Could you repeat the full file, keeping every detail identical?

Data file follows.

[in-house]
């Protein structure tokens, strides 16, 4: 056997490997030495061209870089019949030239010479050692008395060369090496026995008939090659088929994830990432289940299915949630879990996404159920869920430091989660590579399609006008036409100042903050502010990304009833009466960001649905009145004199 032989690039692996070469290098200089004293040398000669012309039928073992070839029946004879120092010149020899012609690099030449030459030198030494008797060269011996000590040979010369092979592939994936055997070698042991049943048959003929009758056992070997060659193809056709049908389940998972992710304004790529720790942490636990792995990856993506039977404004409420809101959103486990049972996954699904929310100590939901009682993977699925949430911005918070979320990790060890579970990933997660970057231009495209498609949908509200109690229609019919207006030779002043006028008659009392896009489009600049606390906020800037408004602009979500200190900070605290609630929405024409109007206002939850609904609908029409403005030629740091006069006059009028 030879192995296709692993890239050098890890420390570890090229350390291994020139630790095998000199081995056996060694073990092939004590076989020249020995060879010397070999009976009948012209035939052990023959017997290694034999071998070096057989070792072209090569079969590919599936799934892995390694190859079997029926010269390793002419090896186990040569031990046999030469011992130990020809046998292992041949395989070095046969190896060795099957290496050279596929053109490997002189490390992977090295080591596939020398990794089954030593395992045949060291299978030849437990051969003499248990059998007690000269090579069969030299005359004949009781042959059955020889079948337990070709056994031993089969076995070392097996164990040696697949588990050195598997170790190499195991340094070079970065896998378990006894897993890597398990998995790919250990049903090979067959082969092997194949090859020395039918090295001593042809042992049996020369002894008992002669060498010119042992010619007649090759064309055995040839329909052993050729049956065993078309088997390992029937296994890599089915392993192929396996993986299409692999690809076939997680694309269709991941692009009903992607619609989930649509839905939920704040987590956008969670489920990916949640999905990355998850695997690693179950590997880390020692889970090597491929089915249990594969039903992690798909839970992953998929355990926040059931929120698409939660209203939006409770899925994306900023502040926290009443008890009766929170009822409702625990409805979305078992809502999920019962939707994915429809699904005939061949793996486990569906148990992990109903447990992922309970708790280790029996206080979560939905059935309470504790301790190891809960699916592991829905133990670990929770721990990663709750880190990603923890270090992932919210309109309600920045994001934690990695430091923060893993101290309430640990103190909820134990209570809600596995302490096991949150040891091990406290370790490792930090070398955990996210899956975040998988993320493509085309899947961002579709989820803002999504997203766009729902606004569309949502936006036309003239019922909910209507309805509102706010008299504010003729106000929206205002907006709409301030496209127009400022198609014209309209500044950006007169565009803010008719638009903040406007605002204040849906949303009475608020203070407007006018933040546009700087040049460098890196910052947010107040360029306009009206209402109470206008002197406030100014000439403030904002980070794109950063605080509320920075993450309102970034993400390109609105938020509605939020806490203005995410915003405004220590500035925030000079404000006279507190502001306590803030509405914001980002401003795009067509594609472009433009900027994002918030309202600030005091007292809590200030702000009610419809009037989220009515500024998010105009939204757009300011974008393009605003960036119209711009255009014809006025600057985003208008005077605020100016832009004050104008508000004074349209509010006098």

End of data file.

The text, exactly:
[in-house]
């Protein structure tokens, strides 16, 4: 056997490997030495061209870089019949030239010479050692008395060369090496026995008939090659088929994830990432289940299915949630879990996404159920869920430091989660590579399609006008036409100042903050502010990304009833009466960001649905009145004199 032989690039692996070469290098200089004293040398000669012309039928073992070839029946004879120092010149020899012609690099030449030459030198030494008797060269011996000590040979010369092979592939994936055997070698042991049943048959003929009758056992070997060659193809056709049908389940998972992710304004790529720790942490636990792995990856993506039977404004409420809101959103486990049972996954699904929310100590939901009682993977699925949430911005918070979320990790060890579970990933997660970057231009495209498609949908509200109690229609019919207006030779002043006028008659009392896009489009600049606390906020800037408004602009979500200190900070605290609630929405024409109007206002939850609904609908029409403005030629740091006069006059009028 030879192995296709692993890239050098890890420390570890090229350390291994020139630790095998000199081995056996060694073990092939004590076989020249020995060879010397070999009976009948012209035939052990023959017997290694034999071998070096057989070792072209090569079969590919599936799934892995390694190859079997029926010269390793002419090896186990040569031990046999030469011992130990020809046998292992041949395989070095046969190896060795099957290496050279596929053109490997002189490390992977090295080591596939020398990794089954030593395992045949060291299978030849437990051969003499248990059998007690000269090579069969030299005359004949009781042959059955020889079948337990070709056994031993089969076995070392097996164990040696697949588990050195598997170790190499195991340094070079970065896998378990006894897993890597398990998995790919250990049903090979067959082969092997194949090859020395039918090295001593042809042992049996020369002894008992002669060498010119042992010619007649090759064309055995040839329909052993050729049956065993078309088997390992029937296994890599089915392993192929396996993986299409692999690809076939997680694309269709991941692009009903992607619609989930649509839905939920704040987590956008969670489920990916949640999905990355998850695997690693179950590997880390020692889970090597491929089915249990594969039903992690798909839970992953998929355990926040059931929120698409939660209203939006409770899925994306900023502040926290009443008890009766929170009822409702625990409805979305078992809502999920019962939707994915429809699904005939061949793996486990569906148990992990109903447990992922309970708790280790029996206080979560939905059935309470504790301790190891809960699916592991829905133990670990929770721990990663709750880190990603923890270090992932919210309109309600920045994001934690990695430091923060893993101290309430640990103190909820134990209570809600596995302490096991949150040891091990406290370790490792930090070398955990996210899956975040998988993320493509085309899947961002579709989820803002999504997203766009729902606004569309949502936006036309003239019922909910209507309805509102706010008299504010003729106000929206205002907006709409301030496209127009400022198609014209309209500044950006007169565009803010008719638009903040406007605002204040849906949303009475608020203070407007006018933040546009700087040049460098890196910052947010107040360029306009009206209402109470206008002197406030100014000439403030904002980070794109950063605080509320920075993450309102970034993400390109609105938020509605939020806490203005995410915003405004220590500035925030000079404000006279507190502001306590803030509405914001980002401003795009067509594609472009433009900027994002918030309202600030005091007292809590200030702000009610419809009037989220009515500024998010105009939204757009300011974008393009605003960036119209711009255009014809006025600057985003208008005077605020100016832009004050104008508000004074349209509010006098």